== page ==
Licensing 1Social media influencers are carving out their own lane in the licensing industry. By Bianca Herron

The use of licensing as a marketing and brand extension tool has increased rapidly over the last 30 years. This includes new media over the past decade, which has sent shock waves through traditional media, including Facebook, YouTube, Twitter and Instagram.

According to the International Licensing Industry Merchandisers’ Association (LIMA), licensed merchandise sales grew more than 4 percent last year to $262.9 billion. Licensable properties come from a variety of sources, including fashion, sports, music, celebrity, corporate/brand, and entertainment and characters, which is the largest segment of licensing.

Entertainment and character licensing, which includes primarily films, television shows, videogames and online entertainment, accounted for 45 percent of licensing sales, or $ 118 million, in 2016, according to LIMA.

Feeling Success

What makes all licensing successful, however, is the brand’s ability to tap into consumers’ emotions, says LIMA’s Senior Vice President of Industry Relations and Information Marty Brochstein. “Licensing is only effective if it plays upon an emotion that’s generated in a target audience,” he explains. “For example, it might be a really cool celebrity, a favorite sports team, trusted brand, or a cute character.”

This is why nontraditional licensing brands stemming from new media, especially today’s social media influencers – a user on social media who has established credibility in a specific industry, has access to a large audience and can persuade others by virtue of their authenticity and reach – are “products of their time,” Brochstein notes. “Ten years ago we didn’t know what a social media influencer was, an app, or a streaming service,” Brochstein explains. “It’s logical that an increasing number of properties are coming from places we consider to be non-traditional. In 20 years, something coming from a streaming service or a social media influencer will be considered old school.”

He cites YouTube sensation Jake Paul as an example. Paul rose to significant fame on the now-defunct video application Vine. He began posting videos in 2013 on the platform and by the time Vine was shut down, Paul had 5.3 million followers and 2 billion video plays. He was later cast on the Disney Channel series Bizaardvark. “Paul has turned himself into a brand by doing wacky things in his daily video blog on Vine and then Youtube,” Brochstein says. “So these quote unquote unconventional sources for licenses are unconventional for the moment, until they become mainstream.”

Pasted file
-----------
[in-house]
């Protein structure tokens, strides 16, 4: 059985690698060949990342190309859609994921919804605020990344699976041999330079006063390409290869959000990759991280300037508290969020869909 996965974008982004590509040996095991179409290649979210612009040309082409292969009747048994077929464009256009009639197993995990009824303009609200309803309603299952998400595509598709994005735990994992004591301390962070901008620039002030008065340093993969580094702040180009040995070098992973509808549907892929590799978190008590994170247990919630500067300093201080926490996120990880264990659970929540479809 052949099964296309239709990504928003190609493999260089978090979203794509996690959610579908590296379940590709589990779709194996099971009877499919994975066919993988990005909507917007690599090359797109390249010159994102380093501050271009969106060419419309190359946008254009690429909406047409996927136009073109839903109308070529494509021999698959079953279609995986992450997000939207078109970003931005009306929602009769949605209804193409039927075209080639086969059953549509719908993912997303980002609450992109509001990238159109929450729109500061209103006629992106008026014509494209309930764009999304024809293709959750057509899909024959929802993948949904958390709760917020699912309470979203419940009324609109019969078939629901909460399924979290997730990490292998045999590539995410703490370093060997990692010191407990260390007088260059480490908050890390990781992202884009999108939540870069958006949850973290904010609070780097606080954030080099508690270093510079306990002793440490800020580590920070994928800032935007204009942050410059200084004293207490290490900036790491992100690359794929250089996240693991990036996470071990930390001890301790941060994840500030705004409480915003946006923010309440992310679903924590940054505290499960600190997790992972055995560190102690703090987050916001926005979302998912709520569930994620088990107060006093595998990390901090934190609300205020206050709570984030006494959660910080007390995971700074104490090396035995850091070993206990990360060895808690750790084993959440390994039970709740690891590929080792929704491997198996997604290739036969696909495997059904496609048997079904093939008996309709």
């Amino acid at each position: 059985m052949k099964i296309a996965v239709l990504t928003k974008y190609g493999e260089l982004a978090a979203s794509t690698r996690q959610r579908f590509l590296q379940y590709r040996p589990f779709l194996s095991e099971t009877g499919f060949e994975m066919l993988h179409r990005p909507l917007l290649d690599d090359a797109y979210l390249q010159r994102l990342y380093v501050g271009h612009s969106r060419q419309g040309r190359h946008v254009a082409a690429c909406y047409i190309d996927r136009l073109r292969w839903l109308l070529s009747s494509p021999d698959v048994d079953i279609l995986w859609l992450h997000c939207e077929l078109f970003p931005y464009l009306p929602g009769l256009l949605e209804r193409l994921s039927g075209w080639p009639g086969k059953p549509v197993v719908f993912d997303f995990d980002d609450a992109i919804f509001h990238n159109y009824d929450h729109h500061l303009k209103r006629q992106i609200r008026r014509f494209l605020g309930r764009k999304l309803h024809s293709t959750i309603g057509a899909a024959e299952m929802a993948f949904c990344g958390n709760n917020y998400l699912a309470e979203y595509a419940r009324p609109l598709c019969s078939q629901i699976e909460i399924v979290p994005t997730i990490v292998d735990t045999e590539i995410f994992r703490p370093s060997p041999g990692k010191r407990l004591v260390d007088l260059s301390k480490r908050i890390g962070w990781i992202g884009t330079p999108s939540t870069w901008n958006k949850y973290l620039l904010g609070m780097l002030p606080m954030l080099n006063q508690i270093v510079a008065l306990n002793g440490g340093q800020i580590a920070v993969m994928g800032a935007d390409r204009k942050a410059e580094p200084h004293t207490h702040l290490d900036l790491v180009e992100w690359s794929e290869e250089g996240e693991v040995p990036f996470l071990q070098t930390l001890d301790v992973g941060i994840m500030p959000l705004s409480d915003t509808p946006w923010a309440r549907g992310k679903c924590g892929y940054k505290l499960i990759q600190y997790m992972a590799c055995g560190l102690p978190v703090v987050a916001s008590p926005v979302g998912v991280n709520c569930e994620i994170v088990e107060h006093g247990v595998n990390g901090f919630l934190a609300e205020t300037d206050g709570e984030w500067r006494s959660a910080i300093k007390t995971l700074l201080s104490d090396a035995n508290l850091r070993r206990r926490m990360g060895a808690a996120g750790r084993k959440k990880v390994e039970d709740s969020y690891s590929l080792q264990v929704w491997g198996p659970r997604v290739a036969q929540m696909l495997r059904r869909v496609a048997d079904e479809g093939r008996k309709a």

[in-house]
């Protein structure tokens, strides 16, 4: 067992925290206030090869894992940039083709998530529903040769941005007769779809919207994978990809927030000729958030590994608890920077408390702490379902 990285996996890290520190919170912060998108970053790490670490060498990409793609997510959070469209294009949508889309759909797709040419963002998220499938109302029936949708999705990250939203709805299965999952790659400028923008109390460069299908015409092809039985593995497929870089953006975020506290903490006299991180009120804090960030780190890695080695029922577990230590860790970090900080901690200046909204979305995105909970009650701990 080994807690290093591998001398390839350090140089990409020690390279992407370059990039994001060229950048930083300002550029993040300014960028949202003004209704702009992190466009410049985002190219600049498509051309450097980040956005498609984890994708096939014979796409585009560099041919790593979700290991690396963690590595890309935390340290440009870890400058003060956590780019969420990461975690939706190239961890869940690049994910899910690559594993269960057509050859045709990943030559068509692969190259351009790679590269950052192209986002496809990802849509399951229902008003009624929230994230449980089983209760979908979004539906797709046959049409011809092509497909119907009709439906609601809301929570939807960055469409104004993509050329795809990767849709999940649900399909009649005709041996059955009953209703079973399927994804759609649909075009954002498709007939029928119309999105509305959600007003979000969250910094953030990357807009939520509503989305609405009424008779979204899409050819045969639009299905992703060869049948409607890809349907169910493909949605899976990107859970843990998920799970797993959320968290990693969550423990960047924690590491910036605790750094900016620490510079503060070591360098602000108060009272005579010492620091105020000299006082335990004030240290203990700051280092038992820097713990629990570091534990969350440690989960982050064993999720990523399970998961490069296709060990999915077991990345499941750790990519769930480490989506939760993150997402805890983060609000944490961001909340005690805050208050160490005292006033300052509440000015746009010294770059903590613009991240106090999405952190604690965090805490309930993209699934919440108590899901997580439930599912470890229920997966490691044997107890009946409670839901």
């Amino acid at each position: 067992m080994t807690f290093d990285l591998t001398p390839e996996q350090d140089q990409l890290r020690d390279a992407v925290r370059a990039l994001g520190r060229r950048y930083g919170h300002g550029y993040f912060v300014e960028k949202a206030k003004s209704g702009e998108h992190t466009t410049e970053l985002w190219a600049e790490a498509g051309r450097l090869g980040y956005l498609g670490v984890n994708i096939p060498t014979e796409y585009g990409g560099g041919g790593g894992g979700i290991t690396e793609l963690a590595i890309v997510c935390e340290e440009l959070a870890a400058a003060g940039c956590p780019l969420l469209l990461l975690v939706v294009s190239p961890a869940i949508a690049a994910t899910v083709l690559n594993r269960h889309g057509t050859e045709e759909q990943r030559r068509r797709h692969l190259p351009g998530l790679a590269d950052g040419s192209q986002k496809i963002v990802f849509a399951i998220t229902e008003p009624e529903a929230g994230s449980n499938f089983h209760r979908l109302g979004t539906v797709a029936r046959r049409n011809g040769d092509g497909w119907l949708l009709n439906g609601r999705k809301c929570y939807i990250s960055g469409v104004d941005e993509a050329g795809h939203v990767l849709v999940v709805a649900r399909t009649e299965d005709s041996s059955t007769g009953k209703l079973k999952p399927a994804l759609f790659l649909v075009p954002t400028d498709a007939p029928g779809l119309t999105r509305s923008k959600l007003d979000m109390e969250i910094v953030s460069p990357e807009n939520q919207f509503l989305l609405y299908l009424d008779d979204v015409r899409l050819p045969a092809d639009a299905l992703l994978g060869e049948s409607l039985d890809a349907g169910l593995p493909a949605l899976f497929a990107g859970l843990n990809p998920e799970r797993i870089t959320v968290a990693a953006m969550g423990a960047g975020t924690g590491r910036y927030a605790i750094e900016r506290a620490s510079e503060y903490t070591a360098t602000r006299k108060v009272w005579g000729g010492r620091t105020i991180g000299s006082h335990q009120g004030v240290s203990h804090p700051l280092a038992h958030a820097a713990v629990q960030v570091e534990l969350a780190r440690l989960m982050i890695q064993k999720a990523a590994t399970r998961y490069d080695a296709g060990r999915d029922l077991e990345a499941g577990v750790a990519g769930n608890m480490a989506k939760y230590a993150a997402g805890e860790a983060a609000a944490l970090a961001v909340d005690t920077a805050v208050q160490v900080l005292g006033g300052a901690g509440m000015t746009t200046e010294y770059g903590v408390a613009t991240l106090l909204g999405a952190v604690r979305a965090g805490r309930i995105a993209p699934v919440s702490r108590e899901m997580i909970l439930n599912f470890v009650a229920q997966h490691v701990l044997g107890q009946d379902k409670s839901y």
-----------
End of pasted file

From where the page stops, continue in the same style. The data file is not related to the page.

Pug Love

You don’t get more than a billion YouTube views and over 9 million followers on Facebook, Instagram and Twitter without having something special. And that’s exactly what Doug the Pug has, as the small canine has charmed his way into the hearts of people worldwide.

Doug’s owner, Leslie Mosier, saw this when she adopted him as an eight-week-old puppy. “Not only does Doug have a large dedicated following, but he is an adorable pug,” Mosier says. “Pugs are an incredibly popular breed across the world that continue to gain attention and popularity. Making products that not only showcase Doug’s cute face, but also his relatable and funny brand, makes for a very merchandisable figure.”

Remarkable Brands Inc. is the worldwide licensing company for Doug the Pug. Founder Stacey Reiner notes that when the New York City-based company first began presenting Doug the Pug, the world of social media influencers were just starting to come to the forefront. “It took time for people to understand the power of Doug,” Reiner recalls. “However, once they heard Doug the Pug has over 11 million social media fans, over 1 billion Facebook video views, a best-selling New York Times book, a list of celebrity friends and continuous shares and likes across his social media channels, companies began to see Doug the Pug as a brand, not just an adorable dog.”

Remarkable Brands was able to commercialize Doug the Pug via licensing because of his “extremely loyal” fans. “We always wanted to ensure that the merchandise certainly captured Doug’s fun-loving personality,” Reiner explains. “Therefore, we look to develop partnerships with best-in-class licensee’s as well as retailers that capture his likeness, his impressive wardrobe and his love of food. We currently have a host of Doug The Pug items that can be found across several retailer accounts.”  

Mosier notes that nontraditional licensing, especially in regards to social media influencers, has become a hit in today’s society because celebrities “are made on the Internet.” “The Internet is the newest and most effective form of advertising, and influencers are able to reach millions of people with the click of a button,” she says. “While an influencer can certainly have their own merchandise line of T-shirt’s on a web store, to be able to direct their fans to a brick-and-mortar store is not only effective, but more beneficial for the licensor since you are now reaching both your typical foot traffic and the entire internet.”

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